PS: I appreciate your kind words. I consider myself a life-long student of language. Student, not master.



From: Ryanne Cheffer (rcheffer nevadasalesagency.com)
Subject: Re: A.Word.A.Day--shell-shocked

With the daily barrage of Trump’s rhetoric, I find myself shell-shocked quite often.

A THOUGHT FOR TODAY:
We haven’t yet learned how to stay human when assembled in masses. -Lewis Thomas, physician and author (25 Nov 1913-1993)

I can’t agree more. Trump’s rallies come to mind.

Ryanne Cheffer, Las Vegas, Nevada



From: Anne Schmitz (annemuryo gmail.com)
Subject: swords into ploughshares

From the point of view of the earth, ploughshares are swords.

Anne Schmitz, Ottawa, Canada



From: Chuck Hankins (cjhankins3 gmail.com)
Subject: Re: A.Word.A.Day--shell-shocked

Thank you. I burnt my draft card because my conscientious objector status was ignored and Nixon lied about bombing Cambodia. Truth in words!

I am an Anglican priest. I live in the Diocese of Central Florida, which is right wing. I, a Benedictine monk, with my Abbott, support choice.

Chuck Hankins, Orlando, Florida



From: Bruce Floyd (brucefloyd bellsouth.net)
Subject: shell shock

My father, an infantry platoon leader, landed at Normandy in the summer of 1944 and saw almost continual combat until the end of the war, fighting through France (snared in the midst of the Battle of the Bulge) into Germany and doing occupation duty in Austria until he was discharged in November, 1945. In a combat outfit he saw all the horrors of war, the brutal deaths and carnage, and the almost indescribable suffering. His division was one of the first ones into Buchenwald, and it was there he saw the horrors -- the mounds of bodies, the surviving scarecrows stumbling and shuffling around, the lamp shades made of human skin -- that haunted him the rest of his life, though the rest of his life he did his duty and fulfilled his obligations, evincing a steely discipline. When I was old enough to understand, my mother, in an attempt to exonerate my father from my adolescent charges that his actions bewildered me, told me simply that “the man who went to war didn’t return home the same man.” He’s dead and I’m old: I understand things better now.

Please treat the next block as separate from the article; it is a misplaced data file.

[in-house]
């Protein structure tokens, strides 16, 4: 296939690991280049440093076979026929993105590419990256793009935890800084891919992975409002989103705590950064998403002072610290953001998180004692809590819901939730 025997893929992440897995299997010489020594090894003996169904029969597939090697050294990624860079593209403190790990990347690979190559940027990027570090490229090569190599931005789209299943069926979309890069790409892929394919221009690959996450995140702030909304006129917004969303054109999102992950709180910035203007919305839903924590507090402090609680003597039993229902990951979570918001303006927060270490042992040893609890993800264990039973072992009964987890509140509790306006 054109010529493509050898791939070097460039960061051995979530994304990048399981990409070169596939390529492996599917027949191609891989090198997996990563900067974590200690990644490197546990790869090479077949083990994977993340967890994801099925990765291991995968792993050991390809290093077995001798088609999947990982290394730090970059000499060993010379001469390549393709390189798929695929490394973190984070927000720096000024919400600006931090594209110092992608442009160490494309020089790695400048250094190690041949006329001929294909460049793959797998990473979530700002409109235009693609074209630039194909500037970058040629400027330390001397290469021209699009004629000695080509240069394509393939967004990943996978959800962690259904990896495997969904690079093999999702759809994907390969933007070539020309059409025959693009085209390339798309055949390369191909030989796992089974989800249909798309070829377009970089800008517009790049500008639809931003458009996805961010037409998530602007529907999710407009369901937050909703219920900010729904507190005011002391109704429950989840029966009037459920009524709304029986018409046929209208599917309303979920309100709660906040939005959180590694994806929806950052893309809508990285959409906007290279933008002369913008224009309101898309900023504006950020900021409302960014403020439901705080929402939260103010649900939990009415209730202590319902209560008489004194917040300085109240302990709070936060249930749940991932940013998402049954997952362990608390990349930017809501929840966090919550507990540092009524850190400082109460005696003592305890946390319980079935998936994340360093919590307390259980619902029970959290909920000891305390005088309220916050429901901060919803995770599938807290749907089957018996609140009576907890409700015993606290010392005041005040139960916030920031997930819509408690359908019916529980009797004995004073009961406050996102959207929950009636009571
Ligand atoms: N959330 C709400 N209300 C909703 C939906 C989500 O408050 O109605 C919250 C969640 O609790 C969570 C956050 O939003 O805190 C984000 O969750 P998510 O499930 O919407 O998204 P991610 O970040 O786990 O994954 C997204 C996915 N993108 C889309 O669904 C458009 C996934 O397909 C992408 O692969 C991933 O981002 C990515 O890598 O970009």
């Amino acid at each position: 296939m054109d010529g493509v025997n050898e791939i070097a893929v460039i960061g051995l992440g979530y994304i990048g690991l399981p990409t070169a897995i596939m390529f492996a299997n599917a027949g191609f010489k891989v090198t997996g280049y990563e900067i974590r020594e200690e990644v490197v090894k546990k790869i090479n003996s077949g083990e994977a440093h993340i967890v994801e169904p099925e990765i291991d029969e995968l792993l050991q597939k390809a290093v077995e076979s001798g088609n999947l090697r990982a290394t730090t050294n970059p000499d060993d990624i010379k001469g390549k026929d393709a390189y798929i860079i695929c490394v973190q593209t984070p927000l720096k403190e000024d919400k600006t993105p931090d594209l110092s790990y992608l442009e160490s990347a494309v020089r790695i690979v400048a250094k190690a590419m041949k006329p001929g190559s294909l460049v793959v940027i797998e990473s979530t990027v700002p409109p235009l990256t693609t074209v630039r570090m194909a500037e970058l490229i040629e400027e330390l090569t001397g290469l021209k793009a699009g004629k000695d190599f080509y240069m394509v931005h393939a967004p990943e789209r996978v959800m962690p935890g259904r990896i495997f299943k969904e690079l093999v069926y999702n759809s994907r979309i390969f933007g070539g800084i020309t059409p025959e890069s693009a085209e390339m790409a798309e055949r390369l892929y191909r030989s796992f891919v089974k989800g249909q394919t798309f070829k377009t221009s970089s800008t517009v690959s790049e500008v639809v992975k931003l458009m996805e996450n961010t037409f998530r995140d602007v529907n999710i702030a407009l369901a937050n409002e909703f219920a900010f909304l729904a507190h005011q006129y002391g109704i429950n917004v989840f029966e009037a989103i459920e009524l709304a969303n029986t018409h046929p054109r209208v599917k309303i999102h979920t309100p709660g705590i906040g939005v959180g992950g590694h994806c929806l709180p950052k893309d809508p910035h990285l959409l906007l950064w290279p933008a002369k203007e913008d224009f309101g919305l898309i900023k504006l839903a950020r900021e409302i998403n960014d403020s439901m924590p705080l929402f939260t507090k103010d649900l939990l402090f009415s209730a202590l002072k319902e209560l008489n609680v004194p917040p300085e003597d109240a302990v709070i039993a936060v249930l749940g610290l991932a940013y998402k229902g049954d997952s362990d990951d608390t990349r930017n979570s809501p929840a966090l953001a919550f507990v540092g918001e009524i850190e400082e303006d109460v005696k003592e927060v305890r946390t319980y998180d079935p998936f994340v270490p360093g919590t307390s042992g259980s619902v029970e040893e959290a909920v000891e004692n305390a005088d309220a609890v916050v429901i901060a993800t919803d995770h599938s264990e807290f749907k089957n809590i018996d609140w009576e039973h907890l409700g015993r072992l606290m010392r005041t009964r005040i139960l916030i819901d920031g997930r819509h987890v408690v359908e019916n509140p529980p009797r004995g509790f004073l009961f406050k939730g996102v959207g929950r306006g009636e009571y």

He didn’t talk much about the war. I do know that he was an avid hunter before the war but after he came home, he never picked up another gun, simply saying to me, “I’ve had enough of killing.” I recall one winter afternoon when I was in college, home for Christmas vacation, when I drove him to a city for him to do some research on an engineering project he was directing. After he found his information, he and I stopped at a small coffee shop, and drinking coffee and both of us smoking (this was years ago), he then opened up on the subject of shell shock or battle fatigue. He told me that veterans of combat, the men who faced it on a daily basis, never thought a soldier showing signs of breaking down under the tremendous and harrowing emotional strain of war was a coward. A man, broken by combat, helpless now in battle, reduced to a shivering hulk during an artillery barrage, unable to fire his rifle, found that his buddies in the outfit protected him, even if they knew he was incapable of engaging with the enemy. Only an officious and ignorant fool, a soldier stationed in the rear, one who had never been in battle for days and months at time, would call a shell shock victim a coward. When a soldier became completely undone, paralyzed by exposure to trauma, he was inconspicuously transferred to the rear where he could receive proper care. When he left, his buddies, left behind to continue fighting, displayed only the deepest empathy. They knew the truth.

Bruce Floyd, Florence, South Carolina



From: Emma Smith (cultjunkie aol.com)
Subject: Re: A.Word.A.Day--hatchet job

I’ve heard “hatchet man” also refer to a consultant coming in to a company to make people redundant.